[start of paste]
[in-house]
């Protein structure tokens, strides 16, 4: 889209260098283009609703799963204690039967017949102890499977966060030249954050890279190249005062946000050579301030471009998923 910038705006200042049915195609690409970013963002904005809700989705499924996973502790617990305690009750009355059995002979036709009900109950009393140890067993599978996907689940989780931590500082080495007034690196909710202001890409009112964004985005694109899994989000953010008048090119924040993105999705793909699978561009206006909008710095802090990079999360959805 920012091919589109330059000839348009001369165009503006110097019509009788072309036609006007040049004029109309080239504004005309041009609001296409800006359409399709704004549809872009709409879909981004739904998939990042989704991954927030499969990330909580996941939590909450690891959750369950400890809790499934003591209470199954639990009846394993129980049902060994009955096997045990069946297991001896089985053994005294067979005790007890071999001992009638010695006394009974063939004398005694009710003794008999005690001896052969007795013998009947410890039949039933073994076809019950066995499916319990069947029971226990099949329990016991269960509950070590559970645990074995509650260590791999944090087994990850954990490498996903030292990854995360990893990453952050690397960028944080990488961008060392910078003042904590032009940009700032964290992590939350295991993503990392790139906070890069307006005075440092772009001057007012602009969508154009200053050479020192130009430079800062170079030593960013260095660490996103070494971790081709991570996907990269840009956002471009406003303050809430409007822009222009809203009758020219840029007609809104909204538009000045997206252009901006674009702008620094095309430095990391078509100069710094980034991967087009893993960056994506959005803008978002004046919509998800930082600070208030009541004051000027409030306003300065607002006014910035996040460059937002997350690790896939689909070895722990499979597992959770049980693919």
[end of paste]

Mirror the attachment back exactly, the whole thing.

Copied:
[in-house]
């Protein structure tokens, strides 16, 4: 889209260098283009609703799963204690039967017949102890499977966060030249954050890279190249005062946000050579301030471009998923 910038705006200042049915195609690409970013963002904005809700989705499924996973502790617990305690009750009355059995002979036709009900109950009393140890067993599978996907689940989780931590500082080495007034690196909710202001890409009112964004985005694109899994989000953010008048090119924040993105999705793909699978561009206006909008710095802090990079999360959805 920012091919589109330059000839348009001369165009503006110097019509009788072309036609006007040049004029109309080239504004005309041009609001296409800006359409399709704004549809872009709409879909981004739904998939990042989704991954927030499969990330909580996941939590909450690891959750369950400890809790499934003591209470199954639990009846394993129980049902060994009955096997045990069946297991001896089985053994005294067979005790007890071999001992009638010695006394009974063939004398005694009710003794008999005690001896052969007795013998009947410890039949039933073994076809019950066995499916319990069947029971226990099949329990016991269960509950070590559970645990074995509650260590791999944090087994990850954990490498996903030292990854995360990893990453952050690397960028944080990488961008060392910078003042904590032009940009700032964290992590939350295991993503990392790139906070890069307006005075440092772009001057007012602009969508154009200053050479020192130009430079800062170079030593960013260095660490996103070494971790081709991570996907990269840009956002471009406003303050809430409007822009222009809203009758020219840029007609809104909204538009000045997206252009901006674009702008620094095309430095990391078509100069710094980034991967087009893993960056994506959005803008978002004046919509998800930082600070208030009541004051000027409030306003300065607002006014910035996040460059937002997350690790896939689909070895722990499979597992959770049980693919």